The color is the same because the light coming from Saturn has not changed, but its concentration has. The effect is the same in visual, and highlights why it matters very much to collect lots of light with an objective as large as is practical. To get a feel for all the levels of surface brightness, aim at a bright star cluster like the Pleiades or the Alpha Persei region, and defocus it.

The stronger stars will remain visible even when the defocus is extreme, but the weaker ones will soon disapppear when their surface brightness becomes less than the sky's surface brightness. This ties in with turbulence blurring, air transparency, natural sky darkness with or without Moon, air glow, quality of focus, and light pollution. A very momentous notion.

Edited by Ben the Ignorant
typo
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As well as the sought-for colour in the bottom image we also see more colour aberration with a top edge looking more greeinsh-blue and a bottom one looking more red. One EP may be better colour corrected than the other.

In processing there are ways of intensifying colour without greatly increasing noise. It's a big subject but in essence you make a copy image and discard the colour from it. This you then process for sharpness, detail and contrast and save it. Then you take the colour version and process that withouht pushing for resolution (sharpness) but instead just for intense colour. By not pushing for resolution you will be able to get strong colour at low noise. The colour layer can also be given a slight blur. The final step is to apply the Luminace to the colour as a luminance layer so getting the best of both layers. You can do all this in Photoshop or, probably, in GIMP which is free or Startools which is inexpensive. I only know Photoshop well.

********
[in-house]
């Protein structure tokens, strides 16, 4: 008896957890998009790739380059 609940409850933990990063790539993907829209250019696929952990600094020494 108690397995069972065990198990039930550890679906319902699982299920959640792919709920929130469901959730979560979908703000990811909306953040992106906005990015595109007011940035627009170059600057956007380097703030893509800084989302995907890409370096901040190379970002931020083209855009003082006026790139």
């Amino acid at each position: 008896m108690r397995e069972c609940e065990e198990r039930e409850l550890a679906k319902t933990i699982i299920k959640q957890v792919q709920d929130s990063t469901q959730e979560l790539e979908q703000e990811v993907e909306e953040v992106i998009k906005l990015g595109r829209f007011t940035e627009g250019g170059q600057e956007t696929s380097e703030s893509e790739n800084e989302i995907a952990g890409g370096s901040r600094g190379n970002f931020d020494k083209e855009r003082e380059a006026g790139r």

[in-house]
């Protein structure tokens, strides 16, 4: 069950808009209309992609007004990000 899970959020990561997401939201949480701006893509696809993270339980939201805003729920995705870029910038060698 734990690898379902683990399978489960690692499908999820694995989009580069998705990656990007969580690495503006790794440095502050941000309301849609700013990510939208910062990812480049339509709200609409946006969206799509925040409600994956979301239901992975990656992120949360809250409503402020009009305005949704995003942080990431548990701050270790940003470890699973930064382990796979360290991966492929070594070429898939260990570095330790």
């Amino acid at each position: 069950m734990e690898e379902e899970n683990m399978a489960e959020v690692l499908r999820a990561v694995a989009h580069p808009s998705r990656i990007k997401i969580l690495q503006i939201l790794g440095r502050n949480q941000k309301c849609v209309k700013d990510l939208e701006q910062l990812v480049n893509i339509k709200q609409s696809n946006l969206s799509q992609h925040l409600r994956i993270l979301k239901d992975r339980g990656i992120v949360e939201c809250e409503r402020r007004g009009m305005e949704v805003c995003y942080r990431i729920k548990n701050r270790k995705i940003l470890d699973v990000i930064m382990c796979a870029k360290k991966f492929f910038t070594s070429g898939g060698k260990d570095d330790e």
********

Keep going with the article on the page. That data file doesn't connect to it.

Olly

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6 hours ago, crcooney said:

Thanks. I have an adapter that mounts to the ep and holds the phone steady. Lastnight was the first time I tried it and was impressed how well my phone camera captured it.

Yeah I'm in Sicily at sea level (I'm assuming is the issue?) so I get to experience the distortion/dispersion. Looking at the planets they "wobble" 

I don`t know about sea level being the cause of distortion / dispersion ... when the planets are low in the sky they tend to be harder to see clearly and if you wait till they are higher they should be clearer ... great pics by the way - what zoom lens do you use ? I have the Seben 8-24 zoom lens and it screws directly onto my DSLR with the T adapter .

Edited by Red Dwarfer
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A simple mount can be found to hold a phone-cam, small digital, and even a web-cam for a reasonable price. Here's one that I've seen 'branded' with many names - this one being 'Celetron.'

 

340x340_template.jpg.5c76b0f40c1805f07b459ad707e490ca.jpg

 

Many people have bought these and reported they were terrible mounts. But the problem is they come without proper lubrication, making necessary adjustments a nightmare. Simply disassemble and use a little grease on all the threads. Voila!